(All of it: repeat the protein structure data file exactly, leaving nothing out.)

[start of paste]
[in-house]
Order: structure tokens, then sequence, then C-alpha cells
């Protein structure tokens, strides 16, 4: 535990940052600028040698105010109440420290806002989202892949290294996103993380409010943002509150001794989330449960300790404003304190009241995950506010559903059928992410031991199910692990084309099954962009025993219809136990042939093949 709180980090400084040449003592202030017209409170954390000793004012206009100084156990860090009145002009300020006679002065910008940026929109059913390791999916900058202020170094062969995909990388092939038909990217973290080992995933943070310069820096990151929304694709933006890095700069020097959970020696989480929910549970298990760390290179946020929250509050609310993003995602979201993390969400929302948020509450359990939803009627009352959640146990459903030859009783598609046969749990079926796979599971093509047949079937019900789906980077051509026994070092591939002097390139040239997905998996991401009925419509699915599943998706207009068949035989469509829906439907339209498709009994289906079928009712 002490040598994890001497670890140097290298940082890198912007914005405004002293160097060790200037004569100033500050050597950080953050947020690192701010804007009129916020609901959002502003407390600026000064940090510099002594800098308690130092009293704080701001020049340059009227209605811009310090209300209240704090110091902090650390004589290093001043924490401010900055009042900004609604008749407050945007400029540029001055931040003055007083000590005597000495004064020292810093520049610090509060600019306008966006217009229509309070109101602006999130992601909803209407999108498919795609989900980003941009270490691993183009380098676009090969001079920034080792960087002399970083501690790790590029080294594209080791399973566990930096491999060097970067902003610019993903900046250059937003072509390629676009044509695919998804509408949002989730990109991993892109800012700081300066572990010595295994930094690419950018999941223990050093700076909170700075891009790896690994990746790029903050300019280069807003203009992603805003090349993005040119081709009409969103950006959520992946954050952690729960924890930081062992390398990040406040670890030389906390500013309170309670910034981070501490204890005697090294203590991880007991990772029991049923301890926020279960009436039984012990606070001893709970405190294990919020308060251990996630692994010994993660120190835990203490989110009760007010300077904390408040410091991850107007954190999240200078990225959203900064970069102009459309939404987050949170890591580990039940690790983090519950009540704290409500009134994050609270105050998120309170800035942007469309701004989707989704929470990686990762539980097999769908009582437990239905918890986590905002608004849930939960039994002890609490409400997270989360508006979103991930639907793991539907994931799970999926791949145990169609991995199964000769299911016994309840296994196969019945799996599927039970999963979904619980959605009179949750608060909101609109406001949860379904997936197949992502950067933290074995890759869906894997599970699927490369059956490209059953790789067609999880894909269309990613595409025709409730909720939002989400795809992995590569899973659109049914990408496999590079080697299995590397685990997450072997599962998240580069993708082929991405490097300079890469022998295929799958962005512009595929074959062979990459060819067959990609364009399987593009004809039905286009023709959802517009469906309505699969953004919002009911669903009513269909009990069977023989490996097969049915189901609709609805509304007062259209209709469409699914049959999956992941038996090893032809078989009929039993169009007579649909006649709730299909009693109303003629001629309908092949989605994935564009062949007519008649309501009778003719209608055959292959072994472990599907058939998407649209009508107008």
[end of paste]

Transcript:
[in-house]
Order: structure tokens, then sequence, then C-alpha cells
């Protein structure tokens, strides 16, 4: 535990940052600028040698105010109440420290806002989202892949290294996103993380409010943002509150001794989330449960300790404003304190009241995950506010559903059928992410031991199910692990084309099954962009025993219809136990042939093949 709180980090400084040449003592202030017209409170954390000793004012206009100084156990860090009145002009300020006679002065910008940026929109059913390791999916900058202020170094062969995909990388092939038909990217973290080992995933943070310069820096990151929304694709933006890095700069020097959970020696989480929910549970298990760390290179946020929250509050609310993003995602979201993390969400929302948020509450359990939803009627009352959640146990459903030859009783598609046969749990079926796979599971093509047949079937019900789906980077051509026994070092591939002097390139040239997905998996991401009925419509699915599943998706207009068949035989469509829906439907339209498709009994289906079928009712 002490040598994890001497670890140097290298940082890198912007914005405004002293160097060790200037004569100033500050050597950080953050947020690192701010804007009129916020609901959002502003407390600026000064940090510099002594800098308690130092009293704080701001020049340059009227209605811009310090209300209240704090110091902090650390004589290093001043924490401010900055009042900004609604008749407050945007400029540029001055931040003055007083000590005597000495004064020292810093520049610090509060600019306008966006217009229509309070109101602006999130992601909803209407999108498919795609989900980003941009270490691993183009380098676009090969001079920034080792960087002399970083501690790790590029080294594209080791399973566990930096491999060097970067902003610019993903900046250059937003072509390629676009044509695919998804509408949002989730990109991993892109800012700081300066572990010595295994930094690419950018999941223990050093700076909170700075891009790896690994990746790029903050300019280069807003203009992603805003090349993005040119081709009409969103950006959520992946954050952690729960924890930081062992390398990040406040670890030389906390500013309170309670910034981070501490204890005697090294203590991880007991990772029991049923301890926020279960009436039984012990606070001893709970405190294990919020308060251990996630692994010994993660120190835990203490989110009760007010300077904390408040410091991850107007954190999240200078990225959203900064970069102009459309939404987050949170890591580990039940690790983090519950009540704290409500009134994050609270105050998120309170800035942007469309701004989707989704929470990686990762539980097999769908009582437990239905918890986590905002608004849930939960039994002890609490409400997270989360508006979103991930639907793991539907994931799970999926791949145990169609991995199964000769299911016994309840296994196969019945799996599927039970999963979904619980959605009179949750608060909101609109406001949860379904997936197949992502950067933290074995890759869906894997599970699927490369059956490209059953790789067609999880894909269309990613595409025709409730909720939002989400795809992995590569899973659109049914990408496999590079080697299995590397685990997450072997599962998240580069993708082929991405490097300079890469022998295929799958962005512009595929074959062979990459060819067959990609364009399987593009004809039905286009023709959802517009469906309505699969953004919002009911669903009513269909009990069977023989490996097969049915189901609709609805509304007062259209209709469409699914049959999956992941038996090893032809078989009929039993169009007579649909006649709730299909009693109303003629001629309908092949989605994935564009062949007519008649309501009778003719209608055959292959072994472990599907058939998407649209009508107008």